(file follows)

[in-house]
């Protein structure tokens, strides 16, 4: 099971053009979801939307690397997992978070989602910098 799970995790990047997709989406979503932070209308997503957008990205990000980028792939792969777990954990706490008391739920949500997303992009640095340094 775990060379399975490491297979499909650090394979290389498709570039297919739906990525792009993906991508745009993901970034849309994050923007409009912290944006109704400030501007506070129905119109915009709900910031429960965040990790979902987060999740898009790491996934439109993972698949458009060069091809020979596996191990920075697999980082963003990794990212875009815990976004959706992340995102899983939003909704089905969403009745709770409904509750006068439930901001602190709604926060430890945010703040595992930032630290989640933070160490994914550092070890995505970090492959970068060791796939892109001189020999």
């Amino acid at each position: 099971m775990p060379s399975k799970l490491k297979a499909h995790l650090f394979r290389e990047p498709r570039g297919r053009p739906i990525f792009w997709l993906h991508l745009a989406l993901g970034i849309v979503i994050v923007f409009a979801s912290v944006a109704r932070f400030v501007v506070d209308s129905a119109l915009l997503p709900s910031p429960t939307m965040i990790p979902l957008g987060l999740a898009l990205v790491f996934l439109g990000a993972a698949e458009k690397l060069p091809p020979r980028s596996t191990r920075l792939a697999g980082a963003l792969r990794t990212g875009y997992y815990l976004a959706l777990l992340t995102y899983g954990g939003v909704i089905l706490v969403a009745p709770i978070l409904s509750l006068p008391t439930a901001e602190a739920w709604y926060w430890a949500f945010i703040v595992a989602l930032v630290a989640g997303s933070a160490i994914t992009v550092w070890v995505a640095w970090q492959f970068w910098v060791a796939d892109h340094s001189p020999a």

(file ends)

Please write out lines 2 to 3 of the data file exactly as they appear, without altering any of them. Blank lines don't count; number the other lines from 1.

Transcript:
């Protein structure tokens, strides 16, 4: 099971053009979801939307690397997992978070989602910098 799970995790990047997709989406979503932070209308997503957008990205990000980028792939792969777990954990706490008391739920949500997303992009640095340094 775990060379399975490491297979499909650090394979290389498709570039297919739906990525792009993906991508745009993901970034849309994050923007409009912290944006109704400030501007506070129905119109915009709900910031429960965040990790979902987060999740898009790491996934439109993972698949458009060069091809020979596996191990920075697999980082963003990794990212875009815990976004959706992340995102899983939003909704089905969403009745709770409904509750006068439930901001602190709604926060430890945010703040595992930032630290989640933070160490994914550092070890995505970090492959970068060791796939892109001189020999």
């Amino acid at each position: 099971m775990p060379s399975k799970l490491k297979a499909h995790l650090f394979r290389e990047p498709r570039g297919r053009p739906i990525f792009w997709l993906h991508l745009a989406l993901g970034i849309v979503i994050v923007f409009a979801s912290v944006a109704r932070f400030v501007v506070d209308s129905a119109l915009l997503p709900s910031p429960t939307m965040i990790p979902l957008g987060l999740a898009l990205v790491f996934l439109g990000a993972a698949e458009k690397l060069p091809p020979r980028s596996t191990r920075l792939a697999g980082a963003l792969r990794t990212g875009y997992y815990l976004a959706l777990l992340t995102y899983g954990g939003v909704i089905l706490v969403a009745p709770i978070l409904s509750l006068p008391t439930a901001e602190a739920w709604y926060w430890a949500f945010i703040v595992a989602l930032v630290a989640g997303s933070a160490i994914t992009v550092w070890v995505a640095w970090q492959f970068w910098v060791a796939d892109h340094s001189p020999a």